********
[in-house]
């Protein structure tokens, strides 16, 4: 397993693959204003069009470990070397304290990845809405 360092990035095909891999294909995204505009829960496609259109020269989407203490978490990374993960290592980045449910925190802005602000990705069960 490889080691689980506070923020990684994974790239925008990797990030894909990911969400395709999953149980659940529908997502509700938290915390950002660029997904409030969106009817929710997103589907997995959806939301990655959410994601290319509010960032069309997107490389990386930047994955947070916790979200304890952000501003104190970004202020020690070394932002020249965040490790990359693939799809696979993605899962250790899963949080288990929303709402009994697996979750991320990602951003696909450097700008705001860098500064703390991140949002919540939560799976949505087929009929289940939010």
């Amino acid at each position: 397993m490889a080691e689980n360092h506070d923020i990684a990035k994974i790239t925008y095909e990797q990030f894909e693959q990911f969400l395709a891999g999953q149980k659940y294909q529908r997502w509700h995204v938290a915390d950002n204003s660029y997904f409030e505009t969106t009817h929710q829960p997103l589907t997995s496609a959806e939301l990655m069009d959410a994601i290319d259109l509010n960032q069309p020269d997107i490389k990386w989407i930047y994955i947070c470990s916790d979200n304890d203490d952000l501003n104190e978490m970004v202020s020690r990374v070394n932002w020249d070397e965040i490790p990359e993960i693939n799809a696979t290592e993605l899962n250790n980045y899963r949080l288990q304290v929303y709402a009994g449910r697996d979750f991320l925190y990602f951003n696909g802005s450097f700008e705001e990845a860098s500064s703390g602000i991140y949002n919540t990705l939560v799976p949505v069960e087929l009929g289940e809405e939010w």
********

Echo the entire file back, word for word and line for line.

[in-house]
């Protein structure tokens, strides 16, 4: 397993693959204003069009470990070397304290990845809405 360092990035095909891999294909995204505009829960496609259109020269989407203490978490990374993960290592980045449910925190802005602000990705069960 490889080691689980506070923020990684994974790239925008990797990030894909990911969400395709999953149980659940529908997502509700938290915390950002660029997904409030969106009817929710997103589907997995959806939301990655959410994601290319509010960032069309997107490389990386930047994955947070916790979200304890952000501003104190970004202020020690070394932002020249965040490790990359693939799809696979993605899962250790899963949080288990929303709402009994697996979750991320990602951003696909450097700008705001860098500064703390991140949002919540939560799976949505087929009929289940939010």
């Amino acid at each position: 397993m490889a080691e689980n360092h506070d923020i990684a990035k994974i790239t925008y095909e990797q990030f894909e693959q990911f969400l395709a891999g999953q149980k659940y294909q529908r997502w509700h995204v938290a915390d950002n204003s660029y997904f409030e505009t969106t009817h929710q829960p997103l589907t997995s496609a959806e939301l990655m069009d959410a994601i290319d259109l509010n960032q069309p020269d997107i490389k990386w989407i930047y994955i947070c470990s916790d979200n304890d203490d952000l501003n104190e978490m970004v202020s020690r990374v070394n932002w020249d070397e965040i490790p990359e993960i693939n799809a696979t290592e993605l899962n250790n980045y899963r949080l288990q304290v929303y709402a009994g449910r697996d979750f991320l925190y990602f951003n696909g802005s450097f700008e705001e990845a860098s500064s703390g602000i991140y949002n919540t990705l939560v799976p949505v069960e087929l009929g289940e809405e939010w």